Allen’s performance will be the pivotal factor that can finally lift the Bills to the mountaintop of success. With the increased franchise commitment to building around him, Buffalo hopes to see their star quarterback make a particular change to his playing style to keep him healthy for years ahead.
Josh Allen ascends to NFL stardom
Through his first four seasons, Allen has become one of the game’s best talents.
The Wyoming product is the anchor for the Bills’ rise toward earning recognition as one of the league’s best teams. His numbers speak for themselves beyond the consistent success with playoff appearances in the last three consecutive years.
Allen became the first player in NFL history to record at least 100 passing touchdowns and 30 rushing touchdowns in his first four seasons. He holds the Bills’ single-season record with 46 touchdowns and is the first player in franchise history with back-to-back 4,000 passing-yard campaigns.
As Allen pushes forward, the Bills are hoping their star quarterback can make a notable change to his playing style.
Josh Allen must abide by the Bills’ request to change his game
Allen’s ascension to one of the league’s top quarterbacks has put a promising career trajectory ahead.
Over the last couple of campaigns, Allen has helped transform the Bills into a Super Bowl contender, which earned him a six-year, $258 million extension last offseason. With the increased commitment, the Bills hope the 25-year-old can do his part to stay healthy.
Head coach Sean McDermott recently voiced that will include Allen rushing the ball less moving forward.
“Yeah, we want to evolve,” McDermott said via Judy Battista of NFL Media. “We’re always trying to evolve — on the field, off the field, schematically — and in this case with Josh’s running or the amount of times that we run him, we have to continue to evolve that way and making sure we’re doing right by him by doing right by our team. So, we are going to keep a close eye on that. But the one thing we will never take from Josh is his competitive nature and spirit. So, he’s going to do it when he’s going to do it.”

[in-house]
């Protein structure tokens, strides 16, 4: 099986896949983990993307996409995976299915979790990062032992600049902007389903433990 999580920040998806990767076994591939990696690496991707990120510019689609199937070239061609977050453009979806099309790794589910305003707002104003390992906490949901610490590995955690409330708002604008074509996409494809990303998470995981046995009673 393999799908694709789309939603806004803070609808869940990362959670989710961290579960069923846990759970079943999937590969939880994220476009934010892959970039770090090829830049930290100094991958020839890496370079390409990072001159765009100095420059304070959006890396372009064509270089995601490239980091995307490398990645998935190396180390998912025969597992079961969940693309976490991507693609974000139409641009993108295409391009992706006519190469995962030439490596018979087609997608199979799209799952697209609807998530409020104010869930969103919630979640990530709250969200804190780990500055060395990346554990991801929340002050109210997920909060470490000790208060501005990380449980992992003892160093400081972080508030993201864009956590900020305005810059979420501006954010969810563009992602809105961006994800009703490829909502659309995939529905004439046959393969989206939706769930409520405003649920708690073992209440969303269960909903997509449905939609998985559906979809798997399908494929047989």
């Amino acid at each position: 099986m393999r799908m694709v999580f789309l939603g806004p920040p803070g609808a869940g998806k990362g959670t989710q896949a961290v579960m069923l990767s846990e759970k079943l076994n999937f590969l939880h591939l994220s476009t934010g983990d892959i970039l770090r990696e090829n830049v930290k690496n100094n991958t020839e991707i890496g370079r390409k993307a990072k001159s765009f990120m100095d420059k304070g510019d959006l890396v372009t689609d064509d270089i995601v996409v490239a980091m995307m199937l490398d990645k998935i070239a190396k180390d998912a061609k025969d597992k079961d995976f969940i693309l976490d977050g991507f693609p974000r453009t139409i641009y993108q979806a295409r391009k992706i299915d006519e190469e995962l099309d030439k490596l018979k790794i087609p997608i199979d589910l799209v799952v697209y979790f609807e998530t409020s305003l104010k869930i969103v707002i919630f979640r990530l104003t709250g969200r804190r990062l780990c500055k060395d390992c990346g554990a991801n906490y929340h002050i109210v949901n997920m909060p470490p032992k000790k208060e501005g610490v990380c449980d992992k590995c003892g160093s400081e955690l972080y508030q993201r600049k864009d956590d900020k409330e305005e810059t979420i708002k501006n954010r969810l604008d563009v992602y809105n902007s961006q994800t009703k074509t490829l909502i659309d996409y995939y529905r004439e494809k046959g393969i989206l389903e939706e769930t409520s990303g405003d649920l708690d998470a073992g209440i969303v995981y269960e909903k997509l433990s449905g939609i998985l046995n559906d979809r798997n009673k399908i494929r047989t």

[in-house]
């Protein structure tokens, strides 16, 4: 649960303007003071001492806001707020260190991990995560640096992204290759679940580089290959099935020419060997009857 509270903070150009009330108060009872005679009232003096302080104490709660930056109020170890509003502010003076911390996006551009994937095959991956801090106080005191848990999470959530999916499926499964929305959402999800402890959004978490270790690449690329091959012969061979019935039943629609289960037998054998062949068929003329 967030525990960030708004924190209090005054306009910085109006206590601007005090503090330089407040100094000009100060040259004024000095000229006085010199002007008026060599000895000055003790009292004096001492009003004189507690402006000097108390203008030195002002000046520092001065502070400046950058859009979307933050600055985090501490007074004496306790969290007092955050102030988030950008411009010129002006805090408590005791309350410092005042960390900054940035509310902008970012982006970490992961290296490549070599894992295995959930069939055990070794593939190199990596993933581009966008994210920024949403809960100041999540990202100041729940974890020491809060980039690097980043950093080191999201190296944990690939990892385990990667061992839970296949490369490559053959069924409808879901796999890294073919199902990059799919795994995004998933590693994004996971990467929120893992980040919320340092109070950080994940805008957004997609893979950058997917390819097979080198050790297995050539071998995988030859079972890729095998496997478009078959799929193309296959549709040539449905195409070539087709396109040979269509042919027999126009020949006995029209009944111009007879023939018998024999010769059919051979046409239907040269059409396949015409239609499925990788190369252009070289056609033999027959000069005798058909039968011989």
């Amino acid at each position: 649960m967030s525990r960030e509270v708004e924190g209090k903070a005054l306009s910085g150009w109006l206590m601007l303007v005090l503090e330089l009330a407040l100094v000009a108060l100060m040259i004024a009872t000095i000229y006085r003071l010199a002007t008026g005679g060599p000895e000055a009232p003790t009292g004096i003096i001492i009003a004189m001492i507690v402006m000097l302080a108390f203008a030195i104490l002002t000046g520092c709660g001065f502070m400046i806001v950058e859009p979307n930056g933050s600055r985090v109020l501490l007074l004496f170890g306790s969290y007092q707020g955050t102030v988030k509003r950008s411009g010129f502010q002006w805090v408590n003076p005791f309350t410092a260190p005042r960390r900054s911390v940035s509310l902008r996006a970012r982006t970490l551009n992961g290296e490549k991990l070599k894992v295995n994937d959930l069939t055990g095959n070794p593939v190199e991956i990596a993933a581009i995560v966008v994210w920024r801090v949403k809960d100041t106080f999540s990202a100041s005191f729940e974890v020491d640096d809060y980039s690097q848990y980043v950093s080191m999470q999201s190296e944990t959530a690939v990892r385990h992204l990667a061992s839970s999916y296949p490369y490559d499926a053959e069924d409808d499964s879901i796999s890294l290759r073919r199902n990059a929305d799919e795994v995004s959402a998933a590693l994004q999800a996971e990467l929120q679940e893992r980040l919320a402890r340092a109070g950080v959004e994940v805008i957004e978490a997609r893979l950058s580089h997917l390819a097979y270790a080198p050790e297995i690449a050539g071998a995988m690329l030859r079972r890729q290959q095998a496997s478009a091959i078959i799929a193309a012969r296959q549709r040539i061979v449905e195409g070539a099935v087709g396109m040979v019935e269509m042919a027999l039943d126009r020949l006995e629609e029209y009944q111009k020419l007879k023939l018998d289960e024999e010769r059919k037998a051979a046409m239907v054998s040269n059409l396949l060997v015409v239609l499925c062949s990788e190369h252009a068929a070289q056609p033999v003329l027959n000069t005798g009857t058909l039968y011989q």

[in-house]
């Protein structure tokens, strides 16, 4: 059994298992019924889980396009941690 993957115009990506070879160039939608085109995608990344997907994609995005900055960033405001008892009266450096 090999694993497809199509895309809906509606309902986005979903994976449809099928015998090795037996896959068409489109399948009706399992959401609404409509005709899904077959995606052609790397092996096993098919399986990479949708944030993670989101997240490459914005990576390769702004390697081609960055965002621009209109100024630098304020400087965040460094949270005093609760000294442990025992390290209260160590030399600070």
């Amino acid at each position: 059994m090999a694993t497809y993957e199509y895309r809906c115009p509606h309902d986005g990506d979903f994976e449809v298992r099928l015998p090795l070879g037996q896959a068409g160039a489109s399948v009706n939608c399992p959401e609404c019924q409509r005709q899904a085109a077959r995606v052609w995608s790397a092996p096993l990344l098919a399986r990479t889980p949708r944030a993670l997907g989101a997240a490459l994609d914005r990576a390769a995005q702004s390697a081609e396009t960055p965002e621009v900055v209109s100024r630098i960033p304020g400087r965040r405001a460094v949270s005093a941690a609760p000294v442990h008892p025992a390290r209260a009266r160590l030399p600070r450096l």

Allen is coming off a campaign where he rushed 122 times for 763 yards and six touchdowns. He has topped more than 100 carries in the last three straight years. His unique rushing ability has drawn comparisons to Cam Newton. Allen has proven to be a highly effective runner, but the physical wear and tear over the long haul have the Bills wanting a change in their quarterback’s willingness to run.
He has the physical build at 6-foot-5 and 237 pounds to withstand the hits, but that can take its toll on him over time. The Bills simply don’t want him to physically decline because of his heavy usage in the running game.
Buffalo needs him to remain as healthy as possible for the long haul, as he will be the key to the team’s Super Bowl contention in the years ahead. Beyond that, Allen is under contract through the 2028 campaign while being among the highest-paid players.
The Bills have their entire future invested in him, and cutting down his running is essential.
Bills star quarterback should use Aaron Rodgers as the blueprint
Josh Allen’s involvement in the running game won’t dissipate entirely, but a slightly lower usage rate will likely unfold.
Allen remains a massive part of the rushing attack, which the Bills must find ways to incorporate him less by using their running back stable Devin Singletary, Zach Moss, and recently signed Duke Johnson more. Meanwhile, the team can still utilize the star quarterback in advantageous scenarios like goal-line situations or short-yardage runs.
The 25-year-old must also adopt more of Aaron Rodgers’s approach with rushing. Rodgers remains a nimble runner, but he picks and chooses when he should use legs to move the chains or keep the defense off-kilter. He has seen the number of rush attempts decrease as he ages, but it’s still a factor that opposing defenses have to remain mindful of that.
As Allen ages and garners more experience, he will better understand preserving his body for the long haul.
Contract figures courtesy of Spotrac.